The northern front

Israel’s border communities remain quiet and confident despite the looming threat of war.

A RAINBOW stretches over Kibbutz Misgav Am in the Upper Galilee (photo credit: JOHN T. HUDDY/THE MEDIA LINE)
A RAINBOW stretches over Kibbutz Misgav Am in the Upper Galilee
(photo credit: JOHN T. HUDDY/THE MEDIA LINE)
Perched atop the Naftali Mountain Range in northern Israel, Kibbutz Misgav Am has a stunning view of the Upper Galilee. On a recent rainy afternoon, a rainbow stretched over the tapestry of colors in the valley below. A serene picture during a tense time.
Misgav Am sits on the Blue Line – the demarcation between Lebanon and Israel. At its nearest point, Lebanon is within a few meters of the Israeli border, close enough to toss a rock across.
The kibbutz was attacked during the Second Lebanon War and would be in the line of fire once again if another war erupts.
“All these hillsides [surrounding us] are honeycombed. There’s hundreds of tons of missiles and mortars and rockets,” said Aryeh Ben Yaakov, who has lived on Misgav Am since 1965, one of the close to 300 residents of the historic kibbutz, which is one of Israel’s oldest.
Ben Yaakov, who is a farmer and tour guide for Misgav Am, says the kibbutz is well protected by the IDF and by the residents who live in the community.
“We’re not worried. We sleep well,” Ben Yaakov told The Media Line on a recent afternoon as he overlooked the Lebanese village of Adaisseh on the opposite side of the valley. “[Hezbollah] are worried. If they mess with us, this will all be destroyed and their soldiers won’t have a place to come home to. So, it’s quiet. They do a lot of blustering.”
Blustering or not, Hezbollah does present a clear and present danger to Israel.
It has an estimated 130,000 to 150,000 short, medium and long-range missiles and rockets and a fighting force of an estimated 50,000 soldiers, including reservists.
Some analysts estimate that in the event of another war, there could be as many as 1,500 to 2,000 rockets fired into Israel daily, compared with about 130 to 180 per day during the Second Lebanon War.
The IDF confirmed to The Media Line that it has increased the number of Iron Dome missile defense batteries in northern Israel.
“We have enhanced our defense capabilities in the north,” Lt.-Col. Jonathan Conricus told The Media Line.
Israel’s Defense Ministry also confirmed that it conducted a successful test earlier this week of the long-range Arrow 3 Missile Defense system in central Israel. The Arrow 3 is designed to defend against ballistic missile attacks. The Arrow 3, Iron Dome and David’s Sling missile defense systems would all be deployed if another war erupts, according to experts.
The IDF also has evacuation plans in place for the border communities, first the ones within four kilometers of the Lebanese border, then working outwards to nine kilometers from the Blue Line.
Preparing for the next war
ISRAEL’S MILITARY has been conducting combat exercises in the north and south, simulating missile attacks and infiltrations. A nightmare situation for the Israeli military is battle-hardened and combat trained Hezbollah fighters attacking one of the small communities along the border, killing and taking Israelis hostage.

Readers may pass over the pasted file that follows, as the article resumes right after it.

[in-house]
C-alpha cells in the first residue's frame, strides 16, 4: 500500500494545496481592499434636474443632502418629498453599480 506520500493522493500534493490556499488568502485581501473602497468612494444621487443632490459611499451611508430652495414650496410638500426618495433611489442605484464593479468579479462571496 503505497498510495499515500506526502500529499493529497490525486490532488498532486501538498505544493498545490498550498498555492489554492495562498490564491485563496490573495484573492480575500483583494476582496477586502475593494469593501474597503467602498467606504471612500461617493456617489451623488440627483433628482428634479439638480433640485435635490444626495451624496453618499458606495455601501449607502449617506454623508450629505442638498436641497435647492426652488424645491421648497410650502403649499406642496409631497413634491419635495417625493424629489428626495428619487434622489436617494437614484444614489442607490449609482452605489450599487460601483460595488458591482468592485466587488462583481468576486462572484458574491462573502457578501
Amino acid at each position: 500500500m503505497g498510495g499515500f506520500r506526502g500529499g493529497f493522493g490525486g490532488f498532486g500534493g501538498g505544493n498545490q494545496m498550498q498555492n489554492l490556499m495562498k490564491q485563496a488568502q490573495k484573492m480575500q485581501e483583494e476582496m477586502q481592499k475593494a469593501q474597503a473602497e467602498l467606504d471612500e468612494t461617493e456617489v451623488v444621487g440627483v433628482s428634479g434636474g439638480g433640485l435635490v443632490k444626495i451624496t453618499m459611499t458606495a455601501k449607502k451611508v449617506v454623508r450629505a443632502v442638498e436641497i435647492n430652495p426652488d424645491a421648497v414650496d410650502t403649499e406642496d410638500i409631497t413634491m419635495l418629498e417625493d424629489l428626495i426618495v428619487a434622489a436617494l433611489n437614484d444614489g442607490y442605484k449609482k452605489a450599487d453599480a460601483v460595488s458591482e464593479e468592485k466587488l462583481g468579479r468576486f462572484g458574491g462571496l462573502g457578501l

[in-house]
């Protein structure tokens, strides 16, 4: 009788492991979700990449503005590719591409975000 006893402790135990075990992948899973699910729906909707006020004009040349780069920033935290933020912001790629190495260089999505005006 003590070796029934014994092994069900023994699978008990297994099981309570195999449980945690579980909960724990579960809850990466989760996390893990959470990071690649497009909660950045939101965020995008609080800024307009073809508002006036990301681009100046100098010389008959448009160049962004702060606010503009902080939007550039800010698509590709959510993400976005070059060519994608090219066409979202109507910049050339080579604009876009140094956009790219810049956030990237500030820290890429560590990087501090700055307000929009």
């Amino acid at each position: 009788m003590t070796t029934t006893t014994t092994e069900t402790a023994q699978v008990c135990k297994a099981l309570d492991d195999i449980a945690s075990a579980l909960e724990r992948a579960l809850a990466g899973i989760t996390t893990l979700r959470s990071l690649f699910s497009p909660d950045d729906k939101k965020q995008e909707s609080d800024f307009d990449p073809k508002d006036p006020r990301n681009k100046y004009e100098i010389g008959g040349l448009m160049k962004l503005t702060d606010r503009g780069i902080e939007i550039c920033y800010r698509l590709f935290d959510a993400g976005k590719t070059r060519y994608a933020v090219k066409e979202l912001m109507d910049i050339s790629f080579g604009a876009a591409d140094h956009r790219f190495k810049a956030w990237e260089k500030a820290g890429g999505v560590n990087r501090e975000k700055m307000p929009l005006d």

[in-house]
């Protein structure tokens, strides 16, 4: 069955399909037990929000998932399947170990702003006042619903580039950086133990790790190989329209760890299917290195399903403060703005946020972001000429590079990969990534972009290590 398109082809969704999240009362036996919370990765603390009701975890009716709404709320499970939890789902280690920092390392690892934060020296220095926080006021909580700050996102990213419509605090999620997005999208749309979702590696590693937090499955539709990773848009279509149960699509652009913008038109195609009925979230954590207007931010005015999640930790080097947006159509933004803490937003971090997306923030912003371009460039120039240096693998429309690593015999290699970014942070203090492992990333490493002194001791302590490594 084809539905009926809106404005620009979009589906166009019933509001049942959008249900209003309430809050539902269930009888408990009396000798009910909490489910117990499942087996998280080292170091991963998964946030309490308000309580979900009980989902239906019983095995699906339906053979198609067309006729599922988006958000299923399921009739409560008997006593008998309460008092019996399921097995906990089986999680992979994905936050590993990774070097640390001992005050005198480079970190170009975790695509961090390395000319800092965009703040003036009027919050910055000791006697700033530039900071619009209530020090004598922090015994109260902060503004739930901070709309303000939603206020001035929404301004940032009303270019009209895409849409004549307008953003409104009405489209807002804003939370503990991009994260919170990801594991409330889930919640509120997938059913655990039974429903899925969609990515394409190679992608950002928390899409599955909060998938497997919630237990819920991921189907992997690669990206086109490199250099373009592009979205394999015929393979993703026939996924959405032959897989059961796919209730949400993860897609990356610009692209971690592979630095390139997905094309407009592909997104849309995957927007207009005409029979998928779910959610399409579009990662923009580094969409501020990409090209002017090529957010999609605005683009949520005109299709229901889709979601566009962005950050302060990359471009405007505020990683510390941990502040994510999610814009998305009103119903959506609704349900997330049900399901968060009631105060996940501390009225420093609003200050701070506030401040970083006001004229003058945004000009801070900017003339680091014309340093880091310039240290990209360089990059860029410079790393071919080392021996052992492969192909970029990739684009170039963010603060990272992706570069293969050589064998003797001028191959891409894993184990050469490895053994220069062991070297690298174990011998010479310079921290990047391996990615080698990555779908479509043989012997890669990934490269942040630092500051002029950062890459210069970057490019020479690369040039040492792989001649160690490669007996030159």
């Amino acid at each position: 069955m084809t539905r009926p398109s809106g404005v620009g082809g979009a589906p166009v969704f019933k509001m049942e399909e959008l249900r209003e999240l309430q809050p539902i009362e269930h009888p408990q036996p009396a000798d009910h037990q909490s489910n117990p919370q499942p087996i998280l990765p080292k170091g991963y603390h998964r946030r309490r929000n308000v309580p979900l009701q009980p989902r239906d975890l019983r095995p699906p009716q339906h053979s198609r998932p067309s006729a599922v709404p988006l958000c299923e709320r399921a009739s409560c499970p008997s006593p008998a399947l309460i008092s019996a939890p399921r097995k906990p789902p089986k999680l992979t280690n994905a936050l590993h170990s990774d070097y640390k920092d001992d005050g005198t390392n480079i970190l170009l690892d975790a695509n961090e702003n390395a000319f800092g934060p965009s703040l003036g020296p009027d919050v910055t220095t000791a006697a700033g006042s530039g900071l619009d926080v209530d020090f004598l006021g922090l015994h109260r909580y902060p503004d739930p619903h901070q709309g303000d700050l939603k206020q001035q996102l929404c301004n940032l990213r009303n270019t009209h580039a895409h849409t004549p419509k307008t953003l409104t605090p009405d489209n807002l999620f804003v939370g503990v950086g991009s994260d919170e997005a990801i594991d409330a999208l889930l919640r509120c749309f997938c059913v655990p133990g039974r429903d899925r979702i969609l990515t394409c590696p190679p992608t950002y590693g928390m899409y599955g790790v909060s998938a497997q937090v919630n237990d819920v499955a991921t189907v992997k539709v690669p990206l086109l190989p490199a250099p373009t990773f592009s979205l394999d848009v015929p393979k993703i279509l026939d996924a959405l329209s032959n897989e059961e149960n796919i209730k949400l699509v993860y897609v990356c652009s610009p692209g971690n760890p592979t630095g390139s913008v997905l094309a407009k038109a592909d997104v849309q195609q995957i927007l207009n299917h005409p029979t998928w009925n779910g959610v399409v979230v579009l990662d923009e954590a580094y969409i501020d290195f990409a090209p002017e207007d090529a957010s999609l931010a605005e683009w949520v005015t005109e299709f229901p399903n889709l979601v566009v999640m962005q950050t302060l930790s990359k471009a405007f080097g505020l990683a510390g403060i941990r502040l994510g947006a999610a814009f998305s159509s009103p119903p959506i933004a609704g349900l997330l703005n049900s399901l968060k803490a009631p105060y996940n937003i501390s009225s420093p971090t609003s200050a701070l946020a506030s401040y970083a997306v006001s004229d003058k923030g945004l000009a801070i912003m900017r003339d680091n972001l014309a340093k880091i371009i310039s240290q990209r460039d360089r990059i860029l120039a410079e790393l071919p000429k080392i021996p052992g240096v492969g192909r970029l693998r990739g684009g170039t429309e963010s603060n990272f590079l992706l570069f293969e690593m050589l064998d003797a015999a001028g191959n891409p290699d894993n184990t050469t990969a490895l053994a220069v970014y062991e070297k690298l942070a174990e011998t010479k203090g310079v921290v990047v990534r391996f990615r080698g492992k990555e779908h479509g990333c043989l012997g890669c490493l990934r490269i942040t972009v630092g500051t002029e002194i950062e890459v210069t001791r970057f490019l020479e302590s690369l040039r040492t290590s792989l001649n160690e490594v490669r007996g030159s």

“They [the IDF] are making us understand that the next war will be a different game, completely different,” said Tali Lev, head of customer relations for Misgav Am, who is originally from Long Beach, New York, and has lived on Kibbutz Misgav Am for almost five years.
Lev, who is married with a two-yearold son, says there are numerous bomb shelters for people if there’s an attack. For security reasons, however, she didn’t want to say exactly where they were located or specifically where people would be evacuated to.
“If anything happens in terms of missiles, we can run into shelters straight away,” she said, as heavy clouds started rolling in over Misgav Am, a storm shrouding the mountain and Southern Lebanon. “Basically, there are soldiers here with us 24/7. So they’re here to help guard and if anything happens they can protect us. We know everything we are supposed to do in case of an emergency, like if there’s a breach into the boundaries of the kibbutz.”
The IDF built a 10-meter-high concrete wall along the border in Misgav Am to prevent infiltrations. The 2006 Second Lebanon War started with a cross-border attack by Hezbollah.
There’s a similar wall separating the border town of Metulla from Lebanon. The 1,200-meter concrete barrier wall is lined with sensors and infrared cameras. It was constructed to protect Metulla’s residents from rock attacks and sniper fire from the Lebanese town of Kafr Kila.
Lev said the IDF has made clear to Misgav Am residents that if another war erupts they need to evacuate.
“The only people who are going to stay here at the beginning are men who can help with the situation,” Lev explained, noting that many are armed and well trained, “but they are going to be evacuating people this time and [the residents] know it.”
On the day this reporter and a photographer visited the kibbutz, there was a United Nations patrol on the Lebanese side of the border, along with what appeared to be a television news crew. A UN helicopter also patrolled the Lebanese side of the Blue Line.
Lev said she sees not only the UN patrols, but Hezbollah fighters as well, often marching close to the border with weapons. Hezbollah’s yellow flags are a noticeable part of the landscape.
“They want to make sure we know they are here and active,” Lev said, adding that she doesn’t live in fear of another attack, even though the IDF has warned people another fight would be much more violent.